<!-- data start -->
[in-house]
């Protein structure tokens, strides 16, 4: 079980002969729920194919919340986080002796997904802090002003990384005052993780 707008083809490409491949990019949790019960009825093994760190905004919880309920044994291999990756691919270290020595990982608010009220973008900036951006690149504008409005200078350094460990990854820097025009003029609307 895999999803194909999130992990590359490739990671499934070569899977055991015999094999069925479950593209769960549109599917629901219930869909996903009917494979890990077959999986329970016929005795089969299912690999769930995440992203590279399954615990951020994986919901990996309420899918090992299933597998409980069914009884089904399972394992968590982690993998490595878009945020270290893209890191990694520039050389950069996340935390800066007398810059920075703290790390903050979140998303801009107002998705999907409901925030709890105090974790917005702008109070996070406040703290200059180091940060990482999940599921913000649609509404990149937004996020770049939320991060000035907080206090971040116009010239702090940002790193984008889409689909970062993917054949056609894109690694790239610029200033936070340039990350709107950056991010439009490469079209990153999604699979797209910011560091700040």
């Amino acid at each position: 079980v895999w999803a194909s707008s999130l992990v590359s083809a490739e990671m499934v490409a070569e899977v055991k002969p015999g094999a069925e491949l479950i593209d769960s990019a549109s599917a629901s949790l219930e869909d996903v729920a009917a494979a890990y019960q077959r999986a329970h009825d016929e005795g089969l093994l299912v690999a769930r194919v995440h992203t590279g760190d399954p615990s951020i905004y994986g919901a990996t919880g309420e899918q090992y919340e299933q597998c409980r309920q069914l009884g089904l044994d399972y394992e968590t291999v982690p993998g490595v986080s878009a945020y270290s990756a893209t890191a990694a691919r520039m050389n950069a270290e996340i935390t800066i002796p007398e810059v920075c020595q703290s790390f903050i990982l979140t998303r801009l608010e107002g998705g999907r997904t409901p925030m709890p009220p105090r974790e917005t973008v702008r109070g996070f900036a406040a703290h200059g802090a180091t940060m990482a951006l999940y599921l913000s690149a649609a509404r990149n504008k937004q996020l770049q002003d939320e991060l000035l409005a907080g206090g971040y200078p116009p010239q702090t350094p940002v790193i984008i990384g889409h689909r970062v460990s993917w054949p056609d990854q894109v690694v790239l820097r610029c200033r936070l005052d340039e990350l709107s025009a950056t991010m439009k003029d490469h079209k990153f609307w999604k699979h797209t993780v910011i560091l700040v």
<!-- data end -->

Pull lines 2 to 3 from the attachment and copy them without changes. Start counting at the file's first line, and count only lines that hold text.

């Protein structure tokens, strides 16, 4: 079980002969729920194919919340986080002796997904802090002003990384005052993780 707008083809490409491949990019949790019960009825093994760190905004919880309920044994291999990756691919270290020595990982608010009220973008900036951006690149504008409005200078350094460990990854820097025009003029609307 895999999803194909999130992990590359490739990671499934070569899977055991015999094999069925479950593209769960549109599917629901219930869909996903009917494979890990077959999986329970016929005795089969299912690999769930995440992203590279399954615990951020994986919901990996309420899918090992299933597998409980069914009884089904399972394992968590982690993998490595878009945020270290893209890191990694520039050389950069996340935390800066007398810059920075703290790390903050979140998303801009107002998705999907409901925030709890105090974790917005702008109070996070406040703290200059180091940060990482999940599921913000649609509404990149937004996020770049939320991060000035907080206090971040116009010239702090940002790193984008889409689909970062993917054949056609894109690694790239610029200033936070340039990350709107950056991010439009490469079209990153999604699979797209910011560091700040």
């Amino acid at each position: 079980v895999w999803a194909s707008s999130l992990v590359s083809a490739e990671m499934v490409a070569e899977v055991k002969p015999g094999a069925e491949l479950i593209d769960s990019a549109s599917a629901s949790l219930e869909d996903v729920a009917a494979a890990y019960q077959r999986a329970h009825d016929e005795g089969l093994l299912v690999a769930r194919v995440h992203t590279g760190d399954p615990s951020i905004y994986g919901a990996t919880g309420e899918q090992y919340e299933q597998c409980r309920q069914l009884g089904l044994d399972y394992e968590t291999v982690p993998g490595v986080s878009a945020y270290s990756a893209t890191a990694a691919r520039m050389n950069a270290e996340i935390t800066i002796p007398e810059v920075c020595q703290s790390f903050i990982l979140t998303r801009l608010e107002g998705g999907r997904t409901p925030m709890p009220p105090r974790e917005t973008v702008r109070g996070f900036a406040a703290h200059g802090a180091t940060m990482a951006l999940y599921l913000s690149a649609a509404r990149n504008k937004q996020l770049q002003d939320e991060l000035l409005a907080g206090g971040y200078p116009p010239q702090t350094p940002v790193i984008i990384g889409h689909r970062v460990s993917w054949p056609d990854q894109v690694v790239l820097r610029c200033r936070l005052d340039e990350l709107s025009a950056t991010m439009k003029d490469h079209k990153f609307w999604k699979h797209t993780v910011i560091l700040v």